M L BHATT Vs. M K PANDITA
SUPREME COURT OF INDIA (FROM: DELHI)
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(1.)Heard Mr. Sushil Kumar, learned senior counsel appearing for the petitioner and the respondent-in-person. On the basis of an allegations made by the petitioner, an fir was registered being no. 3/1997, and that FIR made some allegations against the respondent of commission of offence under section 420/120-B, IPC, in relation to certain allotment of land in Delhi. While the matter was under investigation, the respondent having invoked jurisdiction of the high Court under Article 226 of the constitution in Cri. W. P. No. 969/1999, the division bench of Delhi High Court on a detailed examination of the entire materials including the statement recorded in course of investigation quashed the FIR on a conclusion that the allegations in the FIR do not constitute an offence. On examining the impugned judgment, we have no manner of doubt that the High Court exceeded its jurisdiction and the parameters prescribed in a catena of decisions where a court could be justified in quashing the FIR. At this stage, the High Court would be entitled to only examine the allegations made in the FIR and would not be entitled to appreciate by way of shifting the materials collected in course of investigation including the statement recorded under section 161 of the Code of Criminal Procedure. We are told that in the meantime the investigation is complete and challan has been filed. The accused has always the remedy at the time of framing of charge to pray for discharge if the materials on the basis of which the challan has been filed can be said to be insufficient to frame a charge. But by no means, the court would be justified in quashing an FIR by appreciating and shifting the materials collected during the investigation. In the aforesaid premises, we set aside the impugned order of the Delhi high Court and direct that the criminal proceedings pending before the appropriate court, may be proceeded with. We reiterate that the accused respondent has the right to make application for being discharged, if he is of the opinion that the materials collected, in fact, do not make out the offence for which the challan has been filed.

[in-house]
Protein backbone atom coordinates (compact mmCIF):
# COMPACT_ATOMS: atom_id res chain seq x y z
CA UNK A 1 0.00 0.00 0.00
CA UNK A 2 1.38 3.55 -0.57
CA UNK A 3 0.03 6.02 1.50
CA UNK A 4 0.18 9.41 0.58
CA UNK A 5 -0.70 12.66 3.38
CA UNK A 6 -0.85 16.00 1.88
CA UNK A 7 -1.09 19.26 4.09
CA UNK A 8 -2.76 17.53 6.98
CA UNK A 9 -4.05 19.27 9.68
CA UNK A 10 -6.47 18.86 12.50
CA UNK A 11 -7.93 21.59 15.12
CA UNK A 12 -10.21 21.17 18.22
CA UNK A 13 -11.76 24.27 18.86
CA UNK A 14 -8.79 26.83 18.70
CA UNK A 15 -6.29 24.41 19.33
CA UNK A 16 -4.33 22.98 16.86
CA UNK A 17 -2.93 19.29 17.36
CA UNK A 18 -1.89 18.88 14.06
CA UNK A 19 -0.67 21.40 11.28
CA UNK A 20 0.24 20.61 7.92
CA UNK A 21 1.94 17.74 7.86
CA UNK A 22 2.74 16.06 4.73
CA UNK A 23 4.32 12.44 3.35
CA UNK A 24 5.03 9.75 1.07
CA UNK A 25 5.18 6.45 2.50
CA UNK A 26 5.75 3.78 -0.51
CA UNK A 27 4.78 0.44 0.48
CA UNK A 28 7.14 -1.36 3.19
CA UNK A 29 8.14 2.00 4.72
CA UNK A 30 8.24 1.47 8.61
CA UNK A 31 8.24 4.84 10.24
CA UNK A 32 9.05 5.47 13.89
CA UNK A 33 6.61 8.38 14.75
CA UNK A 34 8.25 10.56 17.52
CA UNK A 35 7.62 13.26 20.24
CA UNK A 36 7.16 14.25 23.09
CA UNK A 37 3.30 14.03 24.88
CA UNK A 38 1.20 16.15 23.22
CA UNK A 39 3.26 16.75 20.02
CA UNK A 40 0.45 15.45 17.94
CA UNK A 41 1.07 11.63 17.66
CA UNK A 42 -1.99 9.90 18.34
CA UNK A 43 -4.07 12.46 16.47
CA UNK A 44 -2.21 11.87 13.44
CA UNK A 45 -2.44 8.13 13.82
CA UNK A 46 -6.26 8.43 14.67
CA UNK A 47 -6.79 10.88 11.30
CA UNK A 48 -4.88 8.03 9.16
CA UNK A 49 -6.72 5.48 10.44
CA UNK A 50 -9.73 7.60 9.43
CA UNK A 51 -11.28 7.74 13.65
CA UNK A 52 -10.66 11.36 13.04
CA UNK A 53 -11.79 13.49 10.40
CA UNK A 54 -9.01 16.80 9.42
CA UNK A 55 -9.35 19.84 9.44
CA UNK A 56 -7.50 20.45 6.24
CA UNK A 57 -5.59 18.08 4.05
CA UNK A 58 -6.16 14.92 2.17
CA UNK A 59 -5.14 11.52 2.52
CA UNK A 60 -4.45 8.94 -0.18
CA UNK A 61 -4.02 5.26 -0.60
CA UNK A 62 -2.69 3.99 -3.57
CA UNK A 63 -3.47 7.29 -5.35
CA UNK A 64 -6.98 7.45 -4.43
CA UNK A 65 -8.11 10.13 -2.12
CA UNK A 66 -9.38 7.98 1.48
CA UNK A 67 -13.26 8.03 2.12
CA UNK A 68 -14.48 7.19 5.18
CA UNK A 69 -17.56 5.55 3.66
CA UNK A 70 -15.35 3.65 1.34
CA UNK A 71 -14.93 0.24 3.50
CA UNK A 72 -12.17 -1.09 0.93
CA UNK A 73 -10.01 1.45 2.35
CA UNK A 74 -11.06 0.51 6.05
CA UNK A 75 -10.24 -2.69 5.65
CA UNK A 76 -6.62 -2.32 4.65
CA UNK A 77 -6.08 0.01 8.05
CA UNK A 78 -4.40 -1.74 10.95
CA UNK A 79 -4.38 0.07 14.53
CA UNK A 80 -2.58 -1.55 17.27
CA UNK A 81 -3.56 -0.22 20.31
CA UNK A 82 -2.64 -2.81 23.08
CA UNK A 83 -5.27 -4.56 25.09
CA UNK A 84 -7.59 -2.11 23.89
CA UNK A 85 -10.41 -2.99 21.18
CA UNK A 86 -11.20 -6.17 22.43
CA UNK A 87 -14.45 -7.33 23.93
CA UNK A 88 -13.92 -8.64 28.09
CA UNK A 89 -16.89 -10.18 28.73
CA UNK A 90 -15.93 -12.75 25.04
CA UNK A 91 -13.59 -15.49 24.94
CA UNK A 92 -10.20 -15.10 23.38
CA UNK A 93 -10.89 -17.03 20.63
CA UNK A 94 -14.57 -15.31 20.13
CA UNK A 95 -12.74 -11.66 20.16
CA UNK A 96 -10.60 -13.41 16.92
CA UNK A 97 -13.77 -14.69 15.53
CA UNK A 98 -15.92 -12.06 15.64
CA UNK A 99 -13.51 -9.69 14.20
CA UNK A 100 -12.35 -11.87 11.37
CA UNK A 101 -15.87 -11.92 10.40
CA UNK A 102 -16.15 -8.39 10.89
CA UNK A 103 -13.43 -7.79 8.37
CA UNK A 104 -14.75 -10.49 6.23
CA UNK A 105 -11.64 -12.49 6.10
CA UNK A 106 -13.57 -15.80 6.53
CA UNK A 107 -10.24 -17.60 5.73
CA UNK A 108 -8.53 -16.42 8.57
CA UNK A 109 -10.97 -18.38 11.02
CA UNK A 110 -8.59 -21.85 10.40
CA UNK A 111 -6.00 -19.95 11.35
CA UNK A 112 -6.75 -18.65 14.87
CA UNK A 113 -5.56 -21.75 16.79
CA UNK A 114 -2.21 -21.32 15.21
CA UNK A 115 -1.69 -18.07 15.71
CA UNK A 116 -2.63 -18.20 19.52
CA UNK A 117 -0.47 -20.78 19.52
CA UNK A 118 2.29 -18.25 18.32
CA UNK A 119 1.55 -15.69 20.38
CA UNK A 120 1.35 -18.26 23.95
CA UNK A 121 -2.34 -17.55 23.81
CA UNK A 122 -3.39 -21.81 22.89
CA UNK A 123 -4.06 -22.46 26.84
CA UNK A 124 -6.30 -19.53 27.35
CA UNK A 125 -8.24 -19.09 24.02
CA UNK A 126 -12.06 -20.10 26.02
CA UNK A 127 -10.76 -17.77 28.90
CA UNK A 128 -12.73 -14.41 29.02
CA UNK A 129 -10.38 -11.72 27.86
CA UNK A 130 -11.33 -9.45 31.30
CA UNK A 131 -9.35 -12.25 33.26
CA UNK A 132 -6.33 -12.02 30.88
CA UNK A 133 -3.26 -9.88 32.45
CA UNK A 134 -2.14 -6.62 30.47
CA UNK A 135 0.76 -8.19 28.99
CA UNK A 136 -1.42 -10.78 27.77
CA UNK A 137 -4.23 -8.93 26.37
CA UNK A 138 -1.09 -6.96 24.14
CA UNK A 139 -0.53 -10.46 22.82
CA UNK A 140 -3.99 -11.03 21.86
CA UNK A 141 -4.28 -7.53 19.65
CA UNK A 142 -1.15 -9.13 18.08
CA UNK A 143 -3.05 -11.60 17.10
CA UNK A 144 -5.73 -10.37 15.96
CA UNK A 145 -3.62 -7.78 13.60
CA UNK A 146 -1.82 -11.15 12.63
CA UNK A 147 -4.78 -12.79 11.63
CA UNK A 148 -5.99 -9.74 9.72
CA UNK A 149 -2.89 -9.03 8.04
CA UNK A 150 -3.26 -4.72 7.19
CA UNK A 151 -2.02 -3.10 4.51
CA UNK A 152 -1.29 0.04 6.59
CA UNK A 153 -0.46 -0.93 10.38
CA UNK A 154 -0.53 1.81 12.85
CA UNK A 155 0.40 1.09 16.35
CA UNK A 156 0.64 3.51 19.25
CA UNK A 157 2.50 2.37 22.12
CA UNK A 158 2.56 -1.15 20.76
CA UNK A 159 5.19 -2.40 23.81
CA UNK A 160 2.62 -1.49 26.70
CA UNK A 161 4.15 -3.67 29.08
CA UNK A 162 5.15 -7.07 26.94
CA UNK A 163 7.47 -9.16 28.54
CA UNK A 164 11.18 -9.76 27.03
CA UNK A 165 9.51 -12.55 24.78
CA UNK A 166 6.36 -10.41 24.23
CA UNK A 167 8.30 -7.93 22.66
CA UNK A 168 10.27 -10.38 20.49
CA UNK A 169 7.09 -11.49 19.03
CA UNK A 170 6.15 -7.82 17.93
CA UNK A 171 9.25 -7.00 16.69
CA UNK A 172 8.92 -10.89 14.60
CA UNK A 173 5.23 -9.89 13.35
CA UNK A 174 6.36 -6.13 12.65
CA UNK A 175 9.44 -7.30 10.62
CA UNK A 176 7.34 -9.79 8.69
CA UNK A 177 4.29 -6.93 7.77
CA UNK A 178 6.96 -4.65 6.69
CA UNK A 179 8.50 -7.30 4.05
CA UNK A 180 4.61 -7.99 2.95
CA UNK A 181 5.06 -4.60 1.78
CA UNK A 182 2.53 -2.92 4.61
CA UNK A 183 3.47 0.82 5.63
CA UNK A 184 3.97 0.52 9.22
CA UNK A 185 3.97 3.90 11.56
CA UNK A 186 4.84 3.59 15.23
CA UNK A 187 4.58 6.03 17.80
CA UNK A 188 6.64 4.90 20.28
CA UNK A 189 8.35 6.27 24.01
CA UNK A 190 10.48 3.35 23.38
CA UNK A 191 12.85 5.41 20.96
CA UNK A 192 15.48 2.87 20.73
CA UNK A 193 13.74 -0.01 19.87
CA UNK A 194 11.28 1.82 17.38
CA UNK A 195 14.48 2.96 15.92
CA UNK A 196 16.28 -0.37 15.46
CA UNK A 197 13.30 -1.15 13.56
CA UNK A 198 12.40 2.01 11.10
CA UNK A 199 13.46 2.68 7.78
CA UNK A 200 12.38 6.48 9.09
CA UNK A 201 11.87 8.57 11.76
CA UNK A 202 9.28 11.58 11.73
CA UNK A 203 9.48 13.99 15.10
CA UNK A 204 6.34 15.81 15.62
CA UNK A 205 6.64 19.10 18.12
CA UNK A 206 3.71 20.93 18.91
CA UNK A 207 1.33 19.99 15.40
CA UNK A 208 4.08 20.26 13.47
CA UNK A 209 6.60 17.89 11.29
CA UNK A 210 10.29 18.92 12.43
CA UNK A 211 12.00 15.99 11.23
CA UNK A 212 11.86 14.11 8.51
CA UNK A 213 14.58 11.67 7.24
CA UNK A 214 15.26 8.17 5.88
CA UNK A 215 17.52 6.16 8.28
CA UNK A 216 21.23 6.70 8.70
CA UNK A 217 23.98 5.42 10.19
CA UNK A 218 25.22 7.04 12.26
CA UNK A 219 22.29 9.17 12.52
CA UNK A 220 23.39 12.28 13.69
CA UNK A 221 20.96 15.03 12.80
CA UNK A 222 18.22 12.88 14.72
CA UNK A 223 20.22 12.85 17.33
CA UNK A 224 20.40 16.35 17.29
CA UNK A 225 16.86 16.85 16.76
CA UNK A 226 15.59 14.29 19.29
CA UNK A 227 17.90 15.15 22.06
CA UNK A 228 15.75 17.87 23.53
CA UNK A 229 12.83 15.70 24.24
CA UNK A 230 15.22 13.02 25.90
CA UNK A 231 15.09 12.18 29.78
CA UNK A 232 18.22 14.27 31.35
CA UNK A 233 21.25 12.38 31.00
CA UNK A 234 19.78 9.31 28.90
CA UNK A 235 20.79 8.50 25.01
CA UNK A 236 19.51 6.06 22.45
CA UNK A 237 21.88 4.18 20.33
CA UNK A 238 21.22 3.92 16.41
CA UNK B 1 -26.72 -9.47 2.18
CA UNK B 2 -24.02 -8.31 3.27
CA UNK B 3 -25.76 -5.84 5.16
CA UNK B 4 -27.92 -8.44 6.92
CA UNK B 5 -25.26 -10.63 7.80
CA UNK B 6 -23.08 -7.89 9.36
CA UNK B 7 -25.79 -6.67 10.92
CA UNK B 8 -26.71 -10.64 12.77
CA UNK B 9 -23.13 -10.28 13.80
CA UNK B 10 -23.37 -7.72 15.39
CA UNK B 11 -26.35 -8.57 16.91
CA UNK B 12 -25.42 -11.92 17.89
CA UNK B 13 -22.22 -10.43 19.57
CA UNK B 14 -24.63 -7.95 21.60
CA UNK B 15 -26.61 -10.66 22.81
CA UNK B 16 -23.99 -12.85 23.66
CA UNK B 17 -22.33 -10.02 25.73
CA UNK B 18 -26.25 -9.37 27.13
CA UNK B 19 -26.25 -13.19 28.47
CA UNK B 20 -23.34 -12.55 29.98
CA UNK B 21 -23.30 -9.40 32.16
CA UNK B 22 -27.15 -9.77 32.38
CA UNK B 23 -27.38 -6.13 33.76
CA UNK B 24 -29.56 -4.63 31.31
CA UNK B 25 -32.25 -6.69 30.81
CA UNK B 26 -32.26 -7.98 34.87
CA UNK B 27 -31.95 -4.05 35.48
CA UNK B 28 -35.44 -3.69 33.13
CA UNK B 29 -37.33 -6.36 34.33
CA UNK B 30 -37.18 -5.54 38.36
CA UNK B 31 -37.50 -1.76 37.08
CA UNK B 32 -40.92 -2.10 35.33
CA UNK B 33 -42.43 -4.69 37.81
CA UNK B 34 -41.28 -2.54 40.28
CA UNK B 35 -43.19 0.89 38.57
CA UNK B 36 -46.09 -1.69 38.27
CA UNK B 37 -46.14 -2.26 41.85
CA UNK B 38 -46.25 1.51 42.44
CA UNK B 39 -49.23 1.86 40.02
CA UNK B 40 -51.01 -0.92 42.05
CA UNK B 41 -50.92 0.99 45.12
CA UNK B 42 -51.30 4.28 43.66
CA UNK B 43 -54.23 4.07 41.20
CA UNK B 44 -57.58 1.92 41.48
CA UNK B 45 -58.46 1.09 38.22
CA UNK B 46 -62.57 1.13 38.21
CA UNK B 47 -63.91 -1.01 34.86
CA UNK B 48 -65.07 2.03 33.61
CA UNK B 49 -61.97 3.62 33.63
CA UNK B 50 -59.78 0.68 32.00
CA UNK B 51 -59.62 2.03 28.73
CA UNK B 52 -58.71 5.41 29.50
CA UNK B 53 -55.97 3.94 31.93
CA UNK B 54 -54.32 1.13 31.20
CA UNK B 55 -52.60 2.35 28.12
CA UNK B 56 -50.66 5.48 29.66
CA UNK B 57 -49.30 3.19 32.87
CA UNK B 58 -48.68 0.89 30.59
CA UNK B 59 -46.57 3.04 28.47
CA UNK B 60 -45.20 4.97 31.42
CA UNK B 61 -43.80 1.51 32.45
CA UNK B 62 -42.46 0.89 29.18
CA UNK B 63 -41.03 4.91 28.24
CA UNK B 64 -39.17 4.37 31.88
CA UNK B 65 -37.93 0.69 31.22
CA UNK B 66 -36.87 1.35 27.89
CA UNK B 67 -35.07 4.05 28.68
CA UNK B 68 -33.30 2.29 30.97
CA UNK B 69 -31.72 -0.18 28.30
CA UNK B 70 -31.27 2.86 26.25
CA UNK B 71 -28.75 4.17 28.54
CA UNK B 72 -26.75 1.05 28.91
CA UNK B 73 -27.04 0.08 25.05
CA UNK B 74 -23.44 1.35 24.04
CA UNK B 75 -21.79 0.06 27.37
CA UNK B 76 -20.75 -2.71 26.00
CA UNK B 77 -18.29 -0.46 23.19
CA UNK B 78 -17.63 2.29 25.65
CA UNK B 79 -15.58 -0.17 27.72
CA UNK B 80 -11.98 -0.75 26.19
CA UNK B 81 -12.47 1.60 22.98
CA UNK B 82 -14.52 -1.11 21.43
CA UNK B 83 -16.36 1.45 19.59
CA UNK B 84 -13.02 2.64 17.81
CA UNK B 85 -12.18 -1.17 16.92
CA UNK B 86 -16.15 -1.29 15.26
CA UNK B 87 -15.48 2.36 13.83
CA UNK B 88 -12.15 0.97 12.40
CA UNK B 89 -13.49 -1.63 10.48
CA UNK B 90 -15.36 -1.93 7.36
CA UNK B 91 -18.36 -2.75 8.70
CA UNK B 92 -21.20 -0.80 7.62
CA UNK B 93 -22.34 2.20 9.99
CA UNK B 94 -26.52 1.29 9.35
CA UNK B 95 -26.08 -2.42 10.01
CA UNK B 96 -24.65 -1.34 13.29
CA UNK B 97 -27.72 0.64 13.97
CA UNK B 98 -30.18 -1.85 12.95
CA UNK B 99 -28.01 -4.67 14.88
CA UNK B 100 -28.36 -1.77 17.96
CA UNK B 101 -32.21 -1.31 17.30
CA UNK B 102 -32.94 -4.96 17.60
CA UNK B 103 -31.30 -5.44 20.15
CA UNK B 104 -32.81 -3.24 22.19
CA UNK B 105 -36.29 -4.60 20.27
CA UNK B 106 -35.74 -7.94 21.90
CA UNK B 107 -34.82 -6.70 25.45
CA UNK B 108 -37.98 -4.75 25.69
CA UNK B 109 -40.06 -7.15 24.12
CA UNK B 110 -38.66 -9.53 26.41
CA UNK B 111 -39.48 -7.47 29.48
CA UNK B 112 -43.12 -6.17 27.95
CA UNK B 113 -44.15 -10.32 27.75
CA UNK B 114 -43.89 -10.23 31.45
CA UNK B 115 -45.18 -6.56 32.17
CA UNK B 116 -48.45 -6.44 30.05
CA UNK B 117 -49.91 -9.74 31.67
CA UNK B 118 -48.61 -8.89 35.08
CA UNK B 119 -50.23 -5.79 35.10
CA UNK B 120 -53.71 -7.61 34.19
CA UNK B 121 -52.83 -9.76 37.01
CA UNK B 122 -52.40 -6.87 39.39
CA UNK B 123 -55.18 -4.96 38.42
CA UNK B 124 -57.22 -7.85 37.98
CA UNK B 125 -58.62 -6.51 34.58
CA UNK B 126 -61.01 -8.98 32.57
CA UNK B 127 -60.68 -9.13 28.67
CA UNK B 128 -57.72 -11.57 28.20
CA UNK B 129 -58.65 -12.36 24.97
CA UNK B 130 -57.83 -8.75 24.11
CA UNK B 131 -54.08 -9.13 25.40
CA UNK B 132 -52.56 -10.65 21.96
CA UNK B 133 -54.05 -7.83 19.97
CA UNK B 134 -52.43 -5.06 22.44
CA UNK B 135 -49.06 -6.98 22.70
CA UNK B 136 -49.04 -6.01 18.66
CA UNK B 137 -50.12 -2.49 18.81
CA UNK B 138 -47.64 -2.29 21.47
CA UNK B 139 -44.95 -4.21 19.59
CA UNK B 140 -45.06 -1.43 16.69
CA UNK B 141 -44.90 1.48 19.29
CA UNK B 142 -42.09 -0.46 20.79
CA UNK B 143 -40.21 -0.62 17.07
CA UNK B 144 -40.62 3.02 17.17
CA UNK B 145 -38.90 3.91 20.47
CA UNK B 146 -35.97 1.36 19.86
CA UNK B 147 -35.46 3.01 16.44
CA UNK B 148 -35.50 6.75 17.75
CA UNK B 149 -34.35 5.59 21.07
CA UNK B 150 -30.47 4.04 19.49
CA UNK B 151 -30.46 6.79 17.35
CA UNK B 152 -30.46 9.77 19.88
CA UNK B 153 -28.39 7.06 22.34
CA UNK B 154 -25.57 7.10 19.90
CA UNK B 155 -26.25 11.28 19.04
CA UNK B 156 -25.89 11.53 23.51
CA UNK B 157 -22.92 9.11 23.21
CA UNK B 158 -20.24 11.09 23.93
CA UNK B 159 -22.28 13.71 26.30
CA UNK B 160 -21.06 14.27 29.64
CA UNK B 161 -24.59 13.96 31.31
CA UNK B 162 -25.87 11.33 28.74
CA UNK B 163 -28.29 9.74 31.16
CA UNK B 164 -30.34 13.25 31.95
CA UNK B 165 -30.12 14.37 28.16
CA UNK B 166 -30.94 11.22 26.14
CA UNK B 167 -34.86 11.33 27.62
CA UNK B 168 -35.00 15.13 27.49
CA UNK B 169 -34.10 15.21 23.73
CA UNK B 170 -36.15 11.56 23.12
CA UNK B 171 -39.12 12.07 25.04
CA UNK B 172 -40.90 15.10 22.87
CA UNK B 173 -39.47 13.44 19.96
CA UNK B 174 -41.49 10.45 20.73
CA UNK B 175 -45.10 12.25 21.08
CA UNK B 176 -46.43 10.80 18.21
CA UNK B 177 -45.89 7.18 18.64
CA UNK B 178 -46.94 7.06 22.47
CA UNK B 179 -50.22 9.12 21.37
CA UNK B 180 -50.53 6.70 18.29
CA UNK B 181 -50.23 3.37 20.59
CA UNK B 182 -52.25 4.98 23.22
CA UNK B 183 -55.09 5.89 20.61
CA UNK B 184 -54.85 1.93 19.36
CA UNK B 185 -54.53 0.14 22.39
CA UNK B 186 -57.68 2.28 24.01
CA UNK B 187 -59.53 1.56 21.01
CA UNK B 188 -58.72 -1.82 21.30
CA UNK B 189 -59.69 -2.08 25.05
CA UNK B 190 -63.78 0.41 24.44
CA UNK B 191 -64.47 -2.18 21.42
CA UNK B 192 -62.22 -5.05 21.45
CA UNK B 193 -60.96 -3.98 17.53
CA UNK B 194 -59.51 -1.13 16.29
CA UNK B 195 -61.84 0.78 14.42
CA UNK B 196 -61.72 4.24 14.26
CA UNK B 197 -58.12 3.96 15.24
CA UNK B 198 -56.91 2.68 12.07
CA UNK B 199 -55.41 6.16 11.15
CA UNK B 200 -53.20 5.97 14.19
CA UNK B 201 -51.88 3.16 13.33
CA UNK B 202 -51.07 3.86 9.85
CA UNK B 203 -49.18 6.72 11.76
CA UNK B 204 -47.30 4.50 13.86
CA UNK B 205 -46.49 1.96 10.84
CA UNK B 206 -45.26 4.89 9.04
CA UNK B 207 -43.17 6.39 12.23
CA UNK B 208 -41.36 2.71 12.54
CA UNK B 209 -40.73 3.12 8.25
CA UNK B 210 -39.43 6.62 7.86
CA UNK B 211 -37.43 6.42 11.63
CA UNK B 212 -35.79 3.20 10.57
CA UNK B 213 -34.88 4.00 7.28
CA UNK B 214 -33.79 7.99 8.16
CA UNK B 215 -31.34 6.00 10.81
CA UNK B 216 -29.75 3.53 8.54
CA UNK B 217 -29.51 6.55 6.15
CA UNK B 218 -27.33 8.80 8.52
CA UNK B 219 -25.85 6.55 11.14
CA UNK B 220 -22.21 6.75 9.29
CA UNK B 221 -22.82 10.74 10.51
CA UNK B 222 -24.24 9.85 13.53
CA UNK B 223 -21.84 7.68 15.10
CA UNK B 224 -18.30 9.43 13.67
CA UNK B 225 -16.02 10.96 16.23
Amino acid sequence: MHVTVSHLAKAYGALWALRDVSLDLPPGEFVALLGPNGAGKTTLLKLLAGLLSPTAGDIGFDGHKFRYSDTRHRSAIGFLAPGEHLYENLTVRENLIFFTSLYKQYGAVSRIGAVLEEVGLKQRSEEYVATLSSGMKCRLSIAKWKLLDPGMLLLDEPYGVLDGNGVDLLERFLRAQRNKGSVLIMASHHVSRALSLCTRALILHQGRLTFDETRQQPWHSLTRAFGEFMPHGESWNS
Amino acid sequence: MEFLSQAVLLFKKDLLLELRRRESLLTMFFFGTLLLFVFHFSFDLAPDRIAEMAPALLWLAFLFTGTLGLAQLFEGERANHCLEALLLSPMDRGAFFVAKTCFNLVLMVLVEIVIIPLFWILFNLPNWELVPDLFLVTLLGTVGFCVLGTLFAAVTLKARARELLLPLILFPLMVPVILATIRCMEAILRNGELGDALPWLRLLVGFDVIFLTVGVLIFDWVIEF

(2.)In course of arguments, the respondent-in-person made several submissions alleging that since the informant-complainant is a retired judge of Allahabad High court, he is apprehending that he will not get justice before the magistrate. We do not see any justification of the aforesaid grievance, as in our view notwithstanding the status of the complainant, the magistrate would examine the records and pass appropriate orders in accordance with law.
(3.)The special leave petition stands disposed of accordingly.
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